Through an asexual reproduction process called parthenogenesis or thelytoky, several species of females can produce genetic clones of themselves.
This process does not require a genetic contribution from a male (sperm). However, most parthenogenetic females can also reproduce sexually when the opportunity presents itself.
In fact, a female may choose a complex course of reproductive options depending on the environmental cues that she experiences at a given time.
When would a female choose asexual reproduction?
In some cases, males may not be available. It may be wise for a female to reproduce in the fastest way possible due to external factors, such as predation risk.
Being able to clone one’s self is a pretty interesting way to be able to maximize one’s biological fitness in the face of environmental unpredictability, sexually transmitted diseases, or immediate predation risk.
Reproduction of the female springbok mantis
In addition to having the ability to clone themselves through asexual reproduction, the female springbok mantis also engages in cannibalism of their potential male partners. This is a terrestrial invertebrate closely related to other more recognizable praying mantis species.
Females of this species cannibalize males before any sexual activity.
Males are often nothing more than a light snack for hungry females who reserve the ability to clone themselves instead of mating with them.
It’s a bit of a double whammy for males of this species. Not only is their sperm on a take-it-or-leave-it basis with potential female partners, but they also stand to lose their lives even before they get a chance to share it.
It turns out to be the age of females that is the most likely predictor of their behavior toward males.
These ladies become less aggresive and more likely to mate sexually as they age. This is a common theme in many sexually cannibalistic females.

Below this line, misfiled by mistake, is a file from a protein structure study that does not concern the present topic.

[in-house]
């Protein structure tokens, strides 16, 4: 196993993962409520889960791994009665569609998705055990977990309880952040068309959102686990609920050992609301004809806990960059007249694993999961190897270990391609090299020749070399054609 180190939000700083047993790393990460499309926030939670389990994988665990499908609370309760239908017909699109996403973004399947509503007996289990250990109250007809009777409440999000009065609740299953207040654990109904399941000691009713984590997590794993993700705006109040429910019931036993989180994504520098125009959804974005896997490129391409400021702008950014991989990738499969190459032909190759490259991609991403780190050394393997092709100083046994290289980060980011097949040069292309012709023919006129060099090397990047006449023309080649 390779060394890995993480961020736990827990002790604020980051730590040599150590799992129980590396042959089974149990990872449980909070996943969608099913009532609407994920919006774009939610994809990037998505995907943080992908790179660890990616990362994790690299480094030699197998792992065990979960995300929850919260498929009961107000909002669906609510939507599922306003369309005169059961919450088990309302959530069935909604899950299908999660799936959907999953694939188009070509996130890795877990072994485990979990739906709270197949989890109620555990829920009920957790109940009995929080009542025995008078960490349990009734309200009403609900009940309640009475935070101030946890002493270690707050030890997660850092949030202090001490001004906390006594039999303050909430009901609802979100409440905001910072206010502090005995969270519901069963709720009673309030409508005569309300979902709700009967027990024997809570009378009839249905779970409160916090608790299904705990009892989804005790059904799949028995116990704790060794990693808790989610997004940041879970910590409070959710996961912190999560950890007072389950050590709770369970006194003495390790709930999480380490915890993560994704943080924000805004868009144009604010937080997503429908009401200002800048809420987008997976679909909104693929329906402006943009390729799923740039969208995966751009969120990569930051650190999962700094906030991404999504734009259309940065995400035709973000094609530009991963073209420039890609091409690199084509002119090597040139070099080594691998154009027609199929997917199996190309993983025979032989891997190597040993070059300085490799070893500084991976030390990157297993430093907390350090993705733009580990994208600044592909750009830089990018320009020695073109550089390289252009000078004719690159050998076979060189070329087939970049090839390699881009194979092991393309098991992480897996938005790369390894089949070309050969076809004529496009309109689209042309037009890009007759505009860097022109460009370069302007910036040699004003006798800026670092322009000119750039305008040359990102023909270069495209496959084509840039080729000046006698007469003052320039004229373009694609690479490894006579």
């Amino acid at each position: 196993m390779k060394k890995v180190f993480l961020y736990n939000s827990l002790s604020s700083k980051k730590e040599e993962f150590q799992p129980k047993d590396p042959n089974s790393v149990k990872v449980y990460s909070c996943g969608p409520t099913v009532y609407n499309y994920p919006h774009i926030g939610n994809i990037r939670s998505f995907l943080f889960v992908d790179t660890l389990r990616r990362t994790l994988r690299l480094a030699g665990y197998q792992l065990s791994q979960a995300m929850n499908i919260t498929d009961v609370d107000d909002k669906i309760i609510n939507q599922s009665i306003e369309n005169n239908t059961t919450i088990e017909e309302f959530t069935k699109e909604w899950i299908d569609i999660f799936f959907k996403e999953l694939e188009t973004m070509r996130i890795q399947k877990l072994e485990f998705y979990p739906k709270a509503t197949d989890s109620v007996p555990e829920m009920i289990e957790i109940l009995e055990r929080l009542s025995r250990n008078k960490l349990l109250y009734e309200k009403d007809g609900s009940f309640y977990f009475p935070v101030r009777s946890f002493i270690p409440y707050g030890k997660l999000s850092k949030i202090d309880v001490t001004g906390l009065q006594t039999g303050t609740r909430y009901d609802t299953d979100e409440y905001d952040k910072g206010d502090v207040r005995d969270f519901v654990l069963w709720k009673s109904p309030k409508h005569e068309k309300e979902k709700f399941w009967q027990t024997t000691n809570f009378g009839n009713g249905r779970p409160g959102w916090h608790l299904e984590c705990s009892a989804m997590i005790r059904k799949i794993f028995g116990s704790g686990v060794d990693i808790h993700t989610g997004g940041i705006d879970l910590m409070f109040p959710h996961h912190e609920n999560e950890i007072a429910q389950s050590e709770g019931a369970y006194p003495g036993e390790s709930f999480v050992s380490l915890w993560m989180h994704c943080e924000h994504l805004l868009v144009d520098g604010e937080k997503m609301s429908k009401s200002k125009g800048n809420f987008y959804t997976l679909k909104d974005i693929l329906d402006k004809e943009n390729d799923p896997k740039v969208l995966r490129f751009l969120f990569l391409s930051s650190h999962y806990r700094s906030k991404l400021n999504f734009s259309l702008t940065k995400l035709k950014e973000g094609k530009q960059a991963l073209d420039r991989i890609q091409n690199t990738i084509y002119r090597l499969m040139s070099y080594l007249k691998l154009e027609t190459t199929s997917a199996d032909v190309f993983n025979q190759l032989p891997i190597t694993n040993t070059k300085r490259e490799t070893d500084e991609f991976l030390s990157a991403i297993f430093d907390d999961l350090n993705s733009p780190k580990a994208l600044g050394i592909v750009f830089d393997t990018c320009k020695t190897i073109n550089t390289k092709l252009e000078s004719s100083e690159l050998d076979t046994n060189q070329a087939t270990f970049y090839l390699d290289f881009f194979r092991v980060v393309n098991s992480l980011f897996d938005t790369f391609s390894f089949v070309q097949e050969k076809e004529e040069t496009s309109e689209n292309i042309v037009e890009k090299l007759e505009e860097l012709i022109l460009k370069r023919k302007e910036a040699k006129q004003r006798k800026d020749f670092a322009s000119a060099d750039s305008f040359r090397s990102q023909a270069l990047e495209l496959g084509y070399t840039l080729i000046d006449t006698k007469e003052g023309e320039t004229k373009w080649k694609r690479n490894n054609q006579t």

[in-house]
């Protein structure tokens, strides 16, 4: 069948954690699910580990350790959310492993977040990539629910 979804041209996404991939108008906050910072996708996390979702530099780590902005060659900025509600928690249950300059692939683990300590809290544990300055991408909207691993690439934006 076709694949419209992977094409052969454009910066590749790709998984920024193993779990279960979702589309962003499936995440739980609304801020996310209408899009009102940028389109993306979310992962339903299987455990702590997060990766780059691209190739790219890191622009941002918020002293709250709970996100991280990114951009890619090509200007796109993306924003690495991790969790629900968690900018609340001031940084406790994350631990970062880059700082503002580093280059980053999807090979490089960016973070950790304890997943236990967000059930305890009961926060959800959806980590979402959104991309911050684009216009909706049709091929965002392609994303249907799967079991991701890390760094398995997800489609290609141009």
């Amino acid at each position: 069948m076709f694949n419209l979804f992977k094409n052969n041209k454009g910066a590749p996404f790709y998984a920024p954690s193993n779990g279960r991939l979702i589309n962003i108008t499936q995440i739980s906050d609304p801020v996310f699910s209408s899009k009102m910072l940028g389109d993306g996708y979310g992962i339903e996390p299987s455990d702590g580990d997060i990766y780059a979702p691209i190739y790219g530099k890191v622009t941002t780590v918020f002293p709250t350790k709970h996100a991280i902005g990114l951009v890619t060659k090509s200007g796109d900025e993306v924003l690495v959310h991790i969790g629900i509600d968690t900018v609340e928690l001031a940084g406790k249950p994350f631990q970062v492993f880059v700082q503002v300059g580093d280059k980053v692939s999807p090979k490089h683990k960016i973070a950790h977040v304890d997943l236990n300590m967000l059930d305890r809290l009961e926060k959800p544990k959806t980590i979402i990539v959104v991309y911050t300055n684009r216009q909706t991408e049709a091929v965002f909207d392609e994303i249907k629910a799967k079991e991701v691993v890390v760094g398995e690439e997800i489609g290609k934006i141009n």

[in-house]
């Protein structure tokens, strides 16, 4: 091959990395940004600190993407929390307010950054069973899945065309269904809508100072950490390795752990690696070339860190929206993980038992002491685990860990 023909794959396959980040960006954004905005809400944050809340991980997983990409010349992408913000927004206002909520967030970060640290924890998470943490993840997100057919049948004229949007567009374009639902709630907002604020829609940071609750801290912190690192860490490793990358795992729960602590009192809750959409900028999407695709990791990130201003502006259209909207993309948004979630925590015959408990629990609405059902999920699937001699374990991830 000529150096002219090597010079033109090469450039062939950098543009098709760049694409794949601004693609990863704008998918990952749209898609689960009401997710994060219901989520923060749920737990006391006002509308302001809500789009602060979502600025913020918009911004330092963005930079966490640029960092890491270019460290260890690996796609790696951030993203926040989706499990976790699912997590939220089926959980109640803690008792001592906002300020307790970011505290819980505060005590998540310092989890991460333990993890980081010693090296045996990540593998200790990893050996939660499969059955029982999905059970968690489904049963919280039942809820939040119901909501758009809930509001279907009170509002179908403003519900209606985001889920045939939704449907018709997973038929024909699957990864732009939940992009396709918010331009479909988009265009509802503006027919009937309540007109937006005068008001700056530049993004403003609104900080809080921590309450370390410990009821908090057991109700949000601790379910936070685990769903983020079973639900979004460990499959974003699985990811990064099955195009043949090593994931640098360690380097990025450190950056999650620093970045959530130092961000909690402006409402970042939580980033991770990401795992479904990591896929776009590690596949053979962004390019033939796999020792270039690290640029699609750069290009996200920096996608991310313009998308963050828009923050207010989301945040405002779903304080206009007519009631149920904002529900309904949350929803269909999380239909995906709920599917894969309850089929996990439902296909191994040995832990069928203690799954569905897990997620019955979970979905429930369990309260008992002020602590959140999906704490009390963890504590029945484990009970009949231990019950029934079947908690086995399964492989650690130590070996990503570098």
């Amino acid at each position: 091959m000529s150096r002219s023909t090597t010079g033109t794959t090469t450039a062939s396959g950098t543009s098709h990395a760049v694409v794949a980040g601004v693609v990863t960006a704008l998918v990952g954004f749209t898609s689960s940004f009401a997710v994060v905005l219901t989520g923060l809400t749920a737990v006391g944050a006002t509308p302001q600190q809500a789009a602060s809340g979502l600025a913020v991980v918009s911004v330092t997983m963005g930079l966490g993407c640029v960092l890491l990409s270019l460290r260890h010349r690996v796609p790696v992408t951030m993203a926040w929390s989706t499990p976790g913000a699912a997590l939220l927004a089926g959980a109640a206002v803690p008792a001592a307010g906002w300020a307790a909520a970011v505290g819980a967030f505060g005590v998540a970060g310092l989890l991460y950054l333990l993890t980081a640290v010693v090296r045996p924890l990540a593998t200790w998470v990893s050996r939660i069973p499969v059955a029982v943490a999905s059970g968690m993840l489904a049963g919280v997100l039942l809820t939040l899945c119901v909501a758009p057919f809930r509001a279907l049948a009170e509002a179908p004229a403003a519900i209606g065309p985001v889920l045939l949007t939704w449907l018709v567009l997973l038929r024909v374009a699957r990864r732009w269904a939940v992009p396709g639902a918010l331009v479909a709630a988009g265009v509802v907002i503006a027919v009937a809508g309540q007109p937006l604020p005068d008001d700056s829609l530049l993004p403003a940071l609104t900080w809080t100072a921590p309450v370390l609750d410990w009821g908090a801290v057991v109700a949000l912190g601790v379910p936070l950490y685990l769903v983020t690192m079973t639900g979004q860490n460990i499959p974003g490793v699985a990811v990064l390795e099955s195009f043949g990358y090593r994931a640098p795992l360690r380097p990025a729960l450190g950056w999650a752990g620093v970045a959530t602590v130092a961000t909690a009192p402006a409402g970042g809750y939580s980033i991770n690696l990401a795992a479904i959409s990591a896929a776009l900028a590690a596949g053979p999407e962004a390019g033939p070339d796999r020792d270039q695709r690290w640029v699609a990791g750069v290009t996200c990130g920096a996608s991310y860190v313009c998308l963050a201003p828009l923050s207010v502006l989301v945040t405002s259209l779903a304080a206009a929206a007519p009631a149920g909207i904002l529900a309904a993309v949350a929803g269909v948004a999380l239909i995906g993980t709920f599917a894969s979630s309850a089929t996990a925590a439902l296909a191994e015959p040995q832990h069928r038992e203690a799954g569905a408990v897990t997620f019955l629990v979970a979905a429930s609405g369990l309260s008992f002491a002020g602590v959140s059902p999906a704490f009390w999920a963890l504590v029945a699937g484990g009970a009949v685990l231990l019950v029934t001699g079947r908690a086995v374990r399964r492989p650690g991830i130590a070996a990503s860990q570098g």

Initially, they get their bodies in prime mothering condition by ingesting a few sexually mature males. Reproducing asexually through parthogenesis allows these females to cannibalize males at a high frequency while retaining the ability to pass on their genetic blueprints.
However, later in life when their bodies are in prime condition for reproducing sexually, females switch reproductive roles. This scenario is described by the adaptive foraging hypothesis. This predicts a decrease in cannibalism as females age and an increase in fecundity of the females who engage in it.
Is it always the female’s choice to reproduce asexually?
Females who can reproduce axesually aren’t always the ones in the driver’s seat. There are certain bacterial or viral endosymbionts – organisms that live and reproduce exclusively within another – that can force clonal reproduction in their hosts.
This is common in arthropods, which are segmented invertebrates including insects and arachnids. The endosymbionts work to increase their own biological fitness by indusing asexual reproduction in their female hosts.
Can you imagine if your own body just reproduced without any kind of decision to do so on your part? This is the unfortunate reality for over 124 species in seven various arthropod categories.
The bacterial genus Wolbachia is the culprit. It causes unsuspecting females across the world to become asexual mothers without their knowledge or consent.
Females in question aren’t harmed by this lack of control over their asexual reproductive lives. They maintain the ability to reproduce sexually when an appropriate opportunity presents itself.
This post is an adapted excerpt from my book “Wild Moms: Motherhood in the Animal Kingdom“